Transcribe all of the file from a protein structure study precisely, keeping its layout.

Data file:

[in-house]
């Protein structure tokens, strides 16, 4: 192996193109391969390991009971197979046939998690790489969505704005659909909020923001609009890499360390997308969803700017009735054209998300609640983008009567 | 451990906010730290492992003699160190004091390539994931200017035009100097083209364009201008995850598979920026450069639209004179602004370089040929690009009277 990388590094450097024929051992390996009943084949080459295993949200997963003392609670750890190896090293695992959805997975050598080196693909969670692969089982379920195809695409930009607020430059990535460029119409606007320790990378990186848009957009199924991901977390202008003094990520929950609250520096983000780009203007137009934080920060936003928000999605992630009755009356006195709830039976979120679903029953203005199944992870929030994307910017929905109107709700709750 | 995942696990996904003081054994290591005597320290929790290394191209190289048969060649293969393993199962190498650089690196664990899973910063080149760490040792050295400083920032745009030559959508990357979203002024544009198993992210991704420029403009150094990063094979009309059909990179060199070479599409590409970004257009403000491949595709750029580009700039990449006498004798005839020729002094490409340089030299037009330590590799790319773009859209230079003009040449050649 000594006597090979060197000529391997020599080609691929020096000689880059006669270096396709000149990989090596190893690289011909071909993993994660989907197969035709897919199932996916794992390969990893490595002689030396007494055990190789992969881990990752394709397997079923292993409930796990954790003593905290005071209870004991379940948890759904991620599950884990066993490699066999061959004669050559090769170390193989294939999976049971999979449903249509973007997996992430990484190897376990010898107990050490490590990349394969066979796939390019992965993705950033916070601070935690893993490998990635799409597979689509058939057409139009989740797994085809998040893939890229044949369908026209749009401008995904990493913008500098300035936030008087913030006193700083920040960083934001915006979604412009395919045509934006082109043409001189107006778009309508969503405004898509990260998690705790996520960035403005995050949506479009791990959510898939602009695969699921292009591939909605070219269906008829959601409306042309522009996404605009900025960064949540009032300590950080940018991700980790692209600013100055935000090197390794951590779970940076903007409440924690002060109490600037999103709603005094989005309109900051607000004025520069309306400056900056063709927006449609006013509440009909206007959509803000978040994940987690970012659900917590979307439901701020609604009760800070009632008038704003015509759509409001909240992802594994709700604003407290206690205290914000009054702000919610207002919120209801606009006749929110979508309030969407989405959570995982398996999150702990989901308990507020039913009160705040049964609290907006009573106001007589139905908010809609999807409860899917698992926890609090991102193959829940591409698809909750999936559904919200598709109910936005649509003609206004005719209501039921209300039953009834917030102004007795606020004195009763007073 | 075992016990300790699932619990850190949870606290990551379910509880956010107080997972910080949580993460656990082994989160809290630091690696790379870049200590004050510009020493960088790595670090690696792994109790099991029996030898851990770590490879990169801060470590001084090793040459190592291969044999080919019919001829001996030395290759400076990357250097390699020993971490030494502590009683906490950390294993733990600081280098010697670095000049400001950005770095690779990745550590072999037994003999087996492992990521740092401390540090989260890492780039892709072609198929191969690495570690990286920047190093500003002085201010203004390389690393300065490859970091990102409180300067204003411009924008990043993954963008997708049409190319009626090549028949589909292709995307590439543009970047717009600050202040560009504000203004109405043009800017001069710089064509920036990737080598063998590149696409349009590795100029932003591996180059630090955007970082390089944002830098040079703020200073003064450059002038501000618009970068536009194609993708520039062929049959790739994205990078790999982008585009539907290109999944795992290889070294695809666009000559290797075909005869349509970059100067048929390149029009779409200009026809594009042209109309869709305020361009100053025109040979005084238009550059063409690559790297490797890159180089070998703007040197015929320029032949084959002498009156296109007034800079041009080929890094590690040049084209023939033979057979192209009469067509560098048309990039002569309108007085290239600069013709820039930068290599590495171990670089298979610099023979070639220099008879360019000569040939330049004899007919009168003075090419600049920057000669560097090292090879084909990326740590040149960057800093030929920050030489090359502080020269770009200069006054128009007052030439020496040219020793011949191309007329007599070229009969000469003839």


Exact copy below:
[in-house]
């Protein structure tokens, strides 16, 4: 192996193109391969390991009971197979046939998690790489969505704005659909909020923001609009890499360390997308969803700017009735054209998300609640983008009567 | 451990906010730290492992003699160190004091390539994931200017035009100097083209364009201008995850598979920026450069639209004179602004370089040929690009009277 990388590094450097024929051992390996009943084949080459295993949200997963003392609670750890190896090293695992959805997975050598080196693909969670692969089982379920195809695409930009607020430059990535460029119409606007320790990378990186848009957009199924991901977390202008003094990520929950609250520096983000780009203007137009934080920060936003928000999605992630009755009356006195709830039976979120679903029953203005199944992870929030994307910017929905109107709700709750 | 995942696990996904003081054994290591005597320290929790290394191209190289048969060649293969393993199962190498650089690196664990899973910063080149760490040792050295400083920032745009030559959508990357979203002024544009198993992210991704420029403009150094990063094979009309059909990179060199070479599409590409970004257009403000491949595709750029580009700039990449006498004798005839020729002094490409340089030299037009330590590799790319773009859209230079003009040449050649 000594006597090979060197000529391997020599080609691929020096000689880059006669270096396709000149990989090596190893690289011909071909993993994660989907197969035709897919199932996916794992390969990893490595002689030396007494055990190789992969881990990752394709397997079923292993409930796990954790003593905290005071209870004991379940948890759904991620599950884990066993490699066999061959004669050559090769170390193989294939999976049971999979449903249509973007997996992430990484190897376990010898107990050490490590990349394969066979796939390019992965993705950033916070601070935690893993490998990635799409597979689509058939057409139009989740797994085809998040893939890229044949369908026209749009401008995904990493913008500098300035936030008087913030006193700083920040960083934001915006979604412009395919045509934006082109043409001189107006778009309508969503405004898509990260998690705790996520960035403005995050949506479009791990959510898939602009695969699921292009591939909605070219269906008829959601409306042309522009996404605009900025960064949540009032300590950080940018991700980790692209600013100055935000090197390794951590779970940076903007409440924690002060109490600037999103709603005094989005309109900051607000004025520069309306400056900056063709927006449609006013509440009909206007959509803000978040994940987690970012659900917590979307439901701020609604009760800070009632008038704003015509759509409001909240992802594994709700604003407290206690205290914000009054702000919610207002919120209801606009006749929110979508309030969407989405959570995982398996999150702990989901308990507020039913009160705040049964609290907006009573106001007589139905908010809609999807409860899917698992926890609090991102193959829940591409698809909750999936559904919200598709109910936005649509003609206004005719209501039921209300039953009834917030102004007795606020004195009763007073 | 075992016990300790699932619990850190949870606290990551379910509880956010107080997972910080949580993460656990082994989160809290630091690696790379870049200590004050510009020493960088790595670090690696792994109790099991029996030898851990770590490879990169801060470590001084090793040459190592291969044999080919019919001829001996030395290759400076990357250097390699020993971490030494502590009683906490950390294993733990600081280098010697670095000049400001950005770095690779990745550590072999037994003999087996492992990521740092401390540090989260890492780039892709072609198929191969690495570690990286920047190093500003002085201010203004390389690393300065490859970091990102409180300067204003411009924008990043993954963008997708049409190319009626090549028949589909292709995307590439543009970047717009600050202040560009504000203004109405043009800017001069710089064509920036990737080598063998590149696409349009590795100029932003591996180059630090955007970082390089944002830098040079703020200073003064450059002038501000618009970068536009194609993708520039062929049959790739994205990078790999982008585009539907290109999944795992290889070294695809666009000559290797075909005869349509970059100067048929390149029009779409200009026809594009042209109309869709305020361009100053025109040979005084238009550059063409690559790297490797890159180089070998703007040197015929320029032949084959002498009156296109007034800079041009080929890094590690040049084209023939033979057979192209009469067509560098048309990039002569309108007085290239600069013709820039930068290599590495171990670089298979610099023979070639220099008879360019000569040939330049004899007919009168003075090419600049920057000669560097090292090879084909990326740590040149960057800093030929920050030489090359502080020269770009200069006054128009007052030439020496040219020793011949191309007329007599070229009969000469003839």